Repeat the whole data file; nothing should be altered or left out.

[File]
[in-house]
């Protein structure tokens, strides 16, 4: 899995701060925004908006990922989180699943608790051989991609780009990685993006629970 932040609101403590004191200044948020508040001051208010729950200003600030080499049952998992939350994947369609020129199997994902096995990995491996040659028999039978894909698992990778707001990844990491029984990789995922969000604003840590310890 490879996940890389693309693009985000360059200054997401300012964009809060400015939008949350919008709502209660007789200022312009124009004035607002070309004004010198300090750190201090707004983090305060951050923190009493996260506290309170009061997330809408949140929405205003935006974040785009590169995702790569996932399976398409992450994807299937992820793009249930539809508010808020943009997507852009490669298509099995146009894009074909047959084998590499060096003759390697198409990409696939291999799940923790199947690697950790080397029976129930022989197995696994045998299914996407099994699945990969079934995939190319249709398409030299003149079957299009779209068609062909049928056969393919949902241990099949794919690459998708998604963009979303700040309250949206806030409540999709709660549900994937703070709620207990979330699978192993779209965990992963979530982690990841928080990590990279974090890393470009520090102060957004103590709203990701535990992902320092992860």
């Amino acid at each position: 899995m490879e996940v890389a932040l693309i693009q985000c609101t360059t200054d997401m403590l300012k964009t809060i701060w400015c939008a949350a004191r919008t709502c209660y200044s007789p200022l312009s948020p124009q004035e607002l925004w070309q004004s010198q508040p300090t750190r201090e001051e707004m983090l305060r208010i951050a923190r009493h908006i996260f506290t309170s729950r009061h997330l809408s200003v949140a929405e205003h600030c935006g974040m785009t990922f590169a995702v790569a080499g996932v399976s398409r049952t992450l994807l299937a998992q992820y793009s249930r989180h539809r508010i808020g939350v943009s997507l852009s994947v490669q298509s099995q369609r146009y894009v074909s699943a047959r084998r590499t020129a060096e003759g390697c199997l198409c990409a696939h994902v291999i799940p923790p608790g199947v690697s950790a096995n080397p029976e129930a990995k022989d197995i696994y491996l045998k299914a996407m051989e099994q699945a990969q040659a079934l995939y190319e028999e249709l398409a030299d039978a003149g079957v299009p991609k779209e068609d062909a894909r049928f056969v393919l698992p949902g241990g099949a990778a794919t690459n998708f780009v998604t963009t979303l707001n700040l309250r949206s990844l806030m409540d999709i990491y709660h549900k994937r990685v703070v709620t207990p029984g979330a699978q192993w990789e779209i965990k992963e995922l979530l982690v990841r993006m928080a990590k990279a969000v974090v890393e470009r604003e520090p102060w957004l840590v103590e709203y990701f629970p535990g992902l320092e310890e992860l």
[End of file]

[in-house]
């Protein structure tokens, strides 16, 4: 899995701060925004908006990922989180699943608790051989991609780009990685993006629970 932040609101403590004191200044948020508040001051208010729950200003600030080499049952998992939350994947369609020129199997994902096995990995491996040659028999039978894909698992990778707001990844990491029984990789995922969000604003840590310890 490879996940890389693309693009985000360059200054997401300012964009809060400015939008949350919008709502209660007789200022312009124009004035607002070309004004010198300090750190201090707004983090305060951050923190009493996260506290309170009061997330809408949140929405205003935006974040785009590169995702790569996932399976398409992450994807299937992820793009249930539809508010808020943009997507852009490669298509099995146009894009074909047959084998590499060096003759390697198409990409696939291999799940923790199947690697950790080397029976129930022989197995696994045998299914996407099994699945990969079934995939190319249709398409030299003149079957299009779209068609062909049928056969393919949902241990099949794919690459998708998604963009979303700040309250949206806030409540999709709660549900994937703070709620207990979330699978192993779209965990992963979530982690990841928080990590990279974090890393470009520090102060957004103590709203990701535990992902320092992860």
């Amino acid at each position: 899995m490879e996940v890389a932040l693309i693009q985000c609101t360059t200054d997401m403590l300012k964009t809060i701060w400015c939008a949350a004191r919008t709502c209660y200044s007789p200022l312009s948020p124009q004035e607002l925004w070309q004004s010198q508040p300090t750190r201090e001051e707004m983090l305060r208010i951050a923190r009493h908006i996260f506290t309170s729950r009061h997330l809408s200003v949140a929405e205003h600030c935006g974040m785009t990922f590169a995702v790569a080499g996932v399976s398409r049952t992450l994807l299937a998992q992820y793009s249930r989180h539809r508010i808020g939350v943009s997507l852009s994947v490669q298509s099995q369609r146009y894009v074909s699943a047959r084998r590499t020129a060096e003759g390697c199997l198409c990409a696939h994902v291999i799940p923790p608790g199947v690697s950790a096995n080397p029976e129930a990995k022989d197995i696994y491996l045998k299914a996407m051989e099994q699945a990969q040659a079934l995939y190319e028999e249709l398409a030299d039978a003149g079957v299009p991609k779209e068609d062909a894909r049928f056969v393919l698992p949902g241990g099949a990778a794919t690459n998708f780009v998604t963009t979303l707001n700040l309250r949206s990844l806030m409540d999709i990491y709660h549900k994937r990685v703070v709620t207990p029984g979330a699978q192993w990789e779209i965990k992963e995922l979530l982690v990841r993006m928080a990590k990279a969000v974090v890393e470009r604003e520090p102060w957004l840590v103590e709203y990701f629970p535990g992902l320092e310890e992860l």